Wages and salaries growth rises gradually throughout the forecast, reaching 5½ percent in 2014.

This reminds us that the long-term trend here has been for wage growth to decline. The improvement in the real wages picture which has been extremely welcome in boosting both consumption and living-standards mostly came about because consumer inflation fell to historically low levels.

What about the self-employed?

Regular readers will be aware that the official average earnings numbers exclude the self-employed and in fact the smaller businesses. This has led to concerns expressed both by me and in the comments section that there would at least be sections of those self-employed with a poorer record for wages growth (and perhaps falls) than stated in the official statistics. This has become an increasingly important issue as the number of people self-employed has grown.

Yesterday the Resolution Foundation released some new research on this subject and it did attract attention for this.

Remarkably, this data suggests that typical earnings for the self-employed were lower in 2014-15 than in 1994-95, twenty years earlier. …….. From their peak (2006-07) to trough (2013-14), typical self-employment earnings fell by 32% – £100 per week.

Ouch! So self-employed earnings have had their own private economic depression. How does this compare with the overall picture?

A fall of 15% compares to a rise of 14% in typical employee earnings

As with ordinary earnings it found that some of this was compositional as in caused by the fact that the newly self-employed were less likely to employ others and worked fewer hours leading to this conclusion.

This analysis suggests that, over the 2001-02 to 2014-15 period as a whole, compositional effects were responsible for over 60% of the fall in average earnings (and there may be other compositional factors that we have not accounted for here), with the remainder being a purer earnings effect.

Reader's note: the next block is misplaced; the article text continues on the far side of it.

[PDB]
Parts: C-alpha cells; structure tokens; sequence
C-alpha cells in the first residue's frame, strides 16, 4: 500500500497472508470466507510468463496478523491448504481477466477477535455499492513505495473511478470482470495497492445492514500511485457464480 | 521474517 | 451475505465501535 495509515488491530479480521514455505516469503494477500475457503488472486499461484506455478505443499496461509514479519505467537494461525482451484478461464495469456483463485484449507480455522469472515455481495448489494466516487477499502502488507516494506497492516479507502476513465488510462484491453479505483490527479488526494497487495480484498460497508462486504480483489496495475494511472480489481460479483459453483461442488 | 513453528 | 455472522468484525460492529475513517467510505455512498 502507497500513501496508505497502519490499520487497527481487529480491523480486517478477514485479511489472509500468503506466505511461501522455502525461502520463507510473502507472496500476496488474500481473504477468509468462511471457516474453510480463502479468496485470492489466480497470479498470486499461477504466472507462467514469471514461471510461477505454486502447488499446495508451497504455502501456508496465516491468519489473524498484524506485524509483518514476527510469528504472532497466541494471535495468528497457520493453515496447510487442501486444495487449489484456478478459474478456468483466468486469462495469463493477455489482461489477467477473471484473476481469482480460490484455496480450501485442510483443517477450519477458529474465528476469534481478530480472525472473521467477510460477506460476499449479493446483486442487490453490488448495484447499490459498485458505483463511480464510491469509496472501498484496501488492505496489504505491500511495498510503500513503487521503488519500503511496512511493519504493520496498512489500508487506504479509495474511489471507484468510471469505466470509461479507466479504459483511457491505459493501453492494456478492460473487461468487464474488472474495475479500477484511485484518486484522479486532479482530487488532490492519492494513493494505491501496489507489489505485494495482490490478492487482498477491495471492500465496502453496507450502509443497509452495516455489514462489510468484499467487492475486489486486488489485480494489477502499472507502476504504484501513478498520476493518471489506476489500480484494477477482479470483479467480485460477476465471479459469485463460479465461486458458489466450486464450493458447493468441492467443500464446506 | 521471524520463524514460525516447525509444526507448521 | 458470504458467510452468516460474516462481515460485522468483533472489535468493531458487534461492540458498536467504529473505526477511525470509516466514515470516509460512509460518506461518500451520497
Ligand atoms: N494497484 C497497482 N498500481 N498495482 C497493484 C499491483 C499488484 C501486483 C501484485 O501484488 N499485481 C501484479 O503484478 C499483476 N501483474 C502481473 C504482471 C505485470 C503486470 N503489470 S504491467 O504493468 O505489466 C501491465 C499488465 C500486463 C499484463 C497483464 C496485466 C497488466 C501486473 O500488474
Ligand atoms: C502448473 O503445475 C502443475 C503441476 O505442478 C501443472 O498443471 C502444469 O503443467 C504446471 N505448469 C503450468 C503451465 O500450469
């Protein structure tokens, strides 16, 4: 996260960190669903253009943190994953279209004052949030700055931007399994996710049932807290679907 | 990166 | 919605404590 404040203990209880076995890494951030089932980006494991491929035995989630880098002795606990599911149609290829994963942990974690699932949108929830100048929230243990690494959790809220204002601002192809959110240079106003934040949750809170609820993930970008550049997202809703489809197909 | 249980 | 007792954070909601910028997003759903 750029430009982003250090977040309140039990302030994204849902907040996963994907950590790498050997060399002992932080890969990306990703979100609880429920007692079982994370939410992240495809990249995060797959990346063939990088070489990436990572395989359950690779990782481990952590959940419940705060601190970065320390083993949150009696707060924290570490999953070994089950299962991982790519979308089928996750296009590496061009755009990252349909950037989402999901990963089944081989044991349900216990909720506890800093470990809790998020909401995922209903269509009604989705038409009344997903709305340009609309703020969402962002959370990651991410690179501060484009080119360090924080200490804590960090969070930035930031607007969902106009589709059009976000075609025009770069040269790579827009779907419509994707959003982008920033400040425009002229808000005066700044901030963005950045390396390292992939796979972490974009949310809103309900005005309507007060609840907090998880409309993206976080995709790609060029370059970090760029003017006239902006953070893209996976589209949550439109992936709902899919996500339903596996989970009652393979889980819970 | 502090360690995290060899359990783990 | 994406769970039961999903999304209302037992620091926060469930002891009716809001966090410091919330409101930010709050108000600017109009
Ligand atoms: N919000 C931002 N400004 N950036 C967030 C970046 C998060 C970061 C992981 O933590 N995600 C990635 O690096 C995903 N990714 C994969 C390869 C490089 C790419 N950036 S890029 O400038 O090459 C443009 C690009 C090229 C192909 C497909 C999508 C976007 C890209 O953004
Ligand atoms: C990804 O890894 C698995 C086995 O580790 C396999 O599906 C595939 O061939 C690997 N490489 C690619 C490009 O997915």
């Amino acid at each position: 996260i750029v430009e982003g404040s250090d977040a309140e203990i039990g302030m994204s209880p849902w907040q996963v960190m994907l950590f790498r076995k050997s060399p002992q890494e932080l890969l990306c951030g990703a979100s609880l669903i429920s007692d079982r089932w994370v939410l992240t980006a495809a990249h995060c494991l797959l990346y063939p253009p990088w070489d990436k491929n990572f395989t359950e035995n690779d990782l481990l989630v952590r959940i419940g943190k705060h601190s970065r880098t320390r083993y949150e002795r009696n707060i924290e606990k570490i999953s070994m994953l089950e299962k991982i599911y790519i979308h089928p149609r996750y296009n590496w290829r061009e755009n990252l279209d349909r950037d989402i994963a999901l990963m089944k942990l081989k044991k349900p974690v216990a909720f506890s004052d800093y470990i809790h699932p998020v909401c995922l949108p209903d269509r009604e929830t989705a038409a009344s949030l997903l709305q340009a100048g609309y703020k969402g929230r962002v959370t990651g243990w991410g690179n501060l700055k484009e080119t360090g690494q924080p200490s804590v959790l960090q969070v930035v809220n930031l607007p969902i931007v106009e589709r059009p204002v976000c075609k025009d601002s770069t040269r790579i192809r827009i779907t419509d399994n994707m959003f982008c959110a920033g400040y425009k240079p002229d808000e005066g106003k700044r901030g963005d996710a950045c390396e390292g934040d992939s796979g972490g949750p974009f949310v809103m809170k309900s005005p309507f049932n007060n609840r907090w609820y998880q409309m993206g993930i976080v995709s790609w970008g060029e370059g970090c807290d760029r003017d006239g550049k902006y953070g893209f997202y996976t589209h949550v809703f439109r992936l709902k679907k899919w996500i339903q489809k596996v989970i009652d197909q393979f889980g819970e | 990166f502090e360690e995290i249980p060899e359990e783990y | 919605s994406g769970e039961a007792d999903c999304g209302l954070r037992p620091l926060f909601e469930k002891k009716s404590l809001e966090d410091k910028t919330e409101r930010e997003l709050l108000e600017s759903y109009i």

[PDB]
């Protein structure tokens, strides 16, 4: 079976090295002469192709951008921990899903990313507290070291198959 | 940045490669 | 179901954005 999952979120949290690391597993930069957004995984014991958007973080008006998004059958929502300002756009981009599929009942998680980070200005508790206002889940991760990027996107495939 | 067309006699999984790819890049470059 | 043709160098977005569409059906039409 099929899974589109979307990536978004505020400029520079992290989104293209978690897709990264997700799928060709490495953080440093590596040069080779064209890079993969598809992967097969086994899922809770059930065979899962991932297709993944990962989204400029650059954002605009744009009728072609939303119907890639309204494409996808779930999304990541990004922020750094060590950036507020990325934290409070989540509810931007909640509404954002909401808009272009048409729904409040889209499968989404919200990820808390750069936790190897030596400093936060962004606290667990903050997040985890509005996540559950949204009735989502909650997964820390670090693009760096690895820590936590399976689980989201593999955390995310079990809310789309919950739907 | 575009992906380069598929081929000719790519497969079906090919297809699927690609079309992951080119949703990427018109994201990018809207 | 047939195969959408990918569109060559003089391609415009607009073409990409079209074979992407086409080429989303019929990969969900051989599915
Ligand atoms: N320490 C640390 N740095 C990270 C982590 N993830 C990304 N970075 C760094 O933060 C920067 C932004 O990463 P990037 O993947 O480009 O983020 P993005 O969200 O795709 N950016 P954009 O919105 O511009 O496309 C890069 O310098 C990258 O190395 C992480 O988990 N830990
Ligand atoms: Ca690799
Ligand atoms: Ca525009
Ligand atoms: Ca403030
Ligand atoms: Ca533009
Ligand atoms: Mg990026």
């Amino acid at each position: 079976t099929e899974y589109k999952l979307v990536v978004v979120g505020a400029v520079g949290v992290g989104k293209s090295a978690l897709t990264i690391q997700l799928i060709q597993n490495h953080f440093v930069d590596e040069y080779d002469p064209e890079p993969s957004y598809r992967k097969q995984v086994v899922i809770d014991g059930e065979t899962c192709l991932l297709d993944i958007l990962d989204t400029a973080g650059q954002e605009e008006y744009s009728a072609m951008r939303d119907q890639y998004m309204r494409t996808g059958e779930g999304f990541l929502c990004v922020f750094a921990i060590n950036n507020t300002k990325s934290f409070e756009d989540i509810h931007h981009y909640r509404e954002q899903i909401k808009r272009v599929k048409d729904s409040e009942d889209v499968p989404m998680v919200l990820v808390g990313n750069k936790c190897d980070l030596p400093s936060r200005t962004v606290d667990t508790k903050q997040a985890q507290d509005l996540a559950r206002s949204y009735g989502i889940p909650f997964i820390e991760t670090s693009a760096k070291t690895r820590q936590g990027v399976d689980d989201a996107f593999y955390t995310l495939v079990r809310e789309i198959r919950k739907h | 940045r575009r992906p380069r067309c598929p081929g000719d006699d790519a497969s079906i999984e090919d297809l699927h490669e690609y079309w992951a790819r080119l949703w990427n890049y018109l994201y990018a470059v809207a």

That still leaves a large gap with the official average earnings series to explain. Also the grim truth is that the credit crunch era did bring outright falls in income for the self-employed.

However, between 2008-09 and 2013-14, while there was still a negative compositional drag, the large majority (86%) of the substantial fall over this period is not explained by compositional effects.

More than a few questions are posed here and some of the answers are hard to find. Some may have been happy to switch from employment to self-employment and others may have been happy to work fewer hours, but it is hard to avoid the few that some were forced to and others were involved in underemployment. As the numbers grow this becomes a bigger issue.

the number of self-employed has grown from 3.3m (11.9% of the workforce) in 2001-02 to 4.5m (14.7%) in 2014-15

There was a flicker of better news at the end which suggested that the economic recovery had finally fed through to the self-employed.

More recently, compositional changes played a positive role and together with strong growth within groups meant a rise in average income in 2014-15

So we hope that this trend continued but we do not do so. The analysis above relies on the Family Resources Survey which has considerable lags in the data it provides.